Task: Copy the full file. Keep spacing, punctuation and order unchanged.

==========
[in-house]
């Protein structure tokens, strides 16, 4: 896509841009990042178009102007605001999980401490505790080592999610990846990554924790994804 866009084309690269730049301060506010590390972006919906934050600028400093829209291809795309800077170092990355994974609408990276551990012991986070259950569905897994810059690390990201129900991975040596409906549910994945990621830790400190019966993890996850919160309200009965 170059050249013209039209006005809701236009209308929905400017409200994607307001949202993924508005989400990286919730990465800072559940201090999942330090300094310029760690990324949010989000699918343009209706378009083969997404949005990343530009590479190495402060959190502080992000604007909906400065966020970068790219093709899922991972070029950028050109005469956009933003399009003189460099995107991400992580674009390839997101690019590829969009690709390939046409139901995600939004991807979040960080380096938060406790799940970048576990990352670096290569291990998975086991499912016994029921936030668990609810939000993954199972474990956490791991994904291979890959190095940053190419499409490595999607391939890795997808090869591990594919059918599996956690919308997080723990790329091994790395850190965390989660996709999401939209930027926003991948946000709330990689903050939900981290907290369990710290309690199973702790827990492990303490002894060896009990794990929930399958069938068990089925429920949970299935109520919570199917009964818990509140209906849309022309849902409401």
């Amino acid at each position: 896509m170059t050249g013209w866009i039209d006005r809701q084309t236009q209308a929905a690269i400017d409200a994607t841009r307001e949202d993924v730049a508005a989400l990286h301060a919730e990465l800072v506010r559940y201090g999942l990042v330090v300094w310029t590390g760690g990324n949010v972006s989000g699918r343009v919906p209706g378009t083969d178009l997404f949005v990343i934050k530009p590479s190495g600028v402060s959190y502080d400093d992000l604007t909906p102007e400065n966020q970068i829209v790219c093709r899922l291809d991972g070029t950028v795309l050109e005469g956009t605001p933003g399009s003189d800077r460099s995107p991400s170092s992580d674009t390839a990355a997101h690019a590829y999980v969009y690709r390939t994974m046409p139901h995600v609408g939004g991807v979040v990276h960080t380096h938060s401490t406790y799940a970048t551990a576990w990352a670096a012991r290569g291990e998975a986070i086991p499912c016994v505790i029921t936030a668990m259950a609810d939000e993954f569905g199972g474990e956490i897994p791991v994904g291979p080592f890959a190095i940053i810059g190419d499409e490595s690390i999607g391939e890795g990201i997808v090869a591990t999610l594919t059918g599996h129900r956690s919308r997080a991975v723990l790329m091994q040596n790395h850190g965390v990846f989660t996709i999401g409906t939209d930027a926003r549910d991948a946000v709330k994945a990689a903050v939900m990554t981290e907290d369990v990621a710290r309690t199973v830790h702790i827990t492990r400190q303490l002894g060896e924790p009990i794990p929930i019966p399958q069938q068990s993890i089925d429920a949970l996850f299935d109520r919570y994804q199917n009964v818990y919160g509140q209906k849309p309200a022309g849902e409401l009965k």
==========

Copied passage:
[in-house]
């Protein structure tokens, strides 16, 4: 896509841009990042178009102007605001999980401490505790080592999610990846990554924790994804 866009084309690269730049301060506010590390972006919906934050600028400093829209291809795309800077170092990355994974609408990276551990012991986070259950569905897994810059690390990201129900991975040596409906549910994945990621830790400190019966993890996850919160309200009965 170059050249013209039209006005809701236009209308929905400017409200994607307001949202993924508005989400990286919730990465800072559940201090999942330090300094310029760690990324949010989000699918343009209706378009083969997404949005990343530009590479190495402060959190502080992000604007909906400065966020970068790219093709899922991972070029950028050109005469956009933003399009003189460099995107991400992580674009390839997101690019590829969009690709390939046409139901995600939004991807979040960080380096938060406790799940970048576990990352670096290569291990998975086991499912016994029921936030668990609810939000993954199972474990956490791991994904291979890959190095940053190419499409490595999607391939890795997808090869591990594919059918599996956690919308997080723990790329091994790395850190965390989660996709999401939209930027926003991948946000709330990689903050939900981290907290369990710290309690199973702790827990492990303490002894060896009990794990929930399958069938068990089925429920949970299935109520919570199917009964818990509140209906849309022309849902409401």
């Amino acid at each position: 896509m170059t050249g013209w866009i039209d006005r809701q084309t236009q209308a929905a690269i400017d409200a994607t841009r307001e949202d993924v730049a508005a989400l990286h301060a919730e990465l800072v506010r559940y201090g999942l990042v330090v300094w310029t590390g760690g990324n949010v972006s989000g699918r343009v919906p209706g378009t083969d178009l997404f949005v990343i934050k530009p590479s190495g600028v402060s959190y502080d400093d992000l604007t909906p102007e400065n966020q970068i829209v790219c093709r899922l291809d991972g070029t950028v795309l050109e005469g956009t605001p933003g399009s003189d800077r460099s995107p991400s170092s992580d674009t390839a990355a997101h690019a590829y999980v969009y690709r390939t994974m046409p139901h995600v609408g939004g991807v979040v990276h960080t380096h938060s401490t406790y799940a970048t551990a576990w990352a670096a012991r290569g291990e998975a986070i086991p499912c016994v505790i029921t936030a668990m259950a609810d939000e993954f569905g199972g474990e956490i897994p791991v994904g291979p080592f890959a190095i940053i810059g190419d499409e490595s690390i999607g391939e890795g990201i997808v090869a591990t999610l594919t059918g599996h129900r956690s919308r997080a991975v723990l790329m091994q040596n790395h850190g965390v990846f989660t996709i999401g409906t939209d930027a926003r549910d991948a946000v709330k994945a990689a903050v939900m990554t981290e907290d369990v990621a710290r309690t199973v830790h702790i827990t492990r400190q303490l002894g060896e924790p009990i794990p929930i019966p399958q069938q068990s993890i089925d429920a949970l996850f299935d109520r919570y994804q199917n009964v818990y919160g509140q209906k849309p309200a022309g849902e409401l009965k």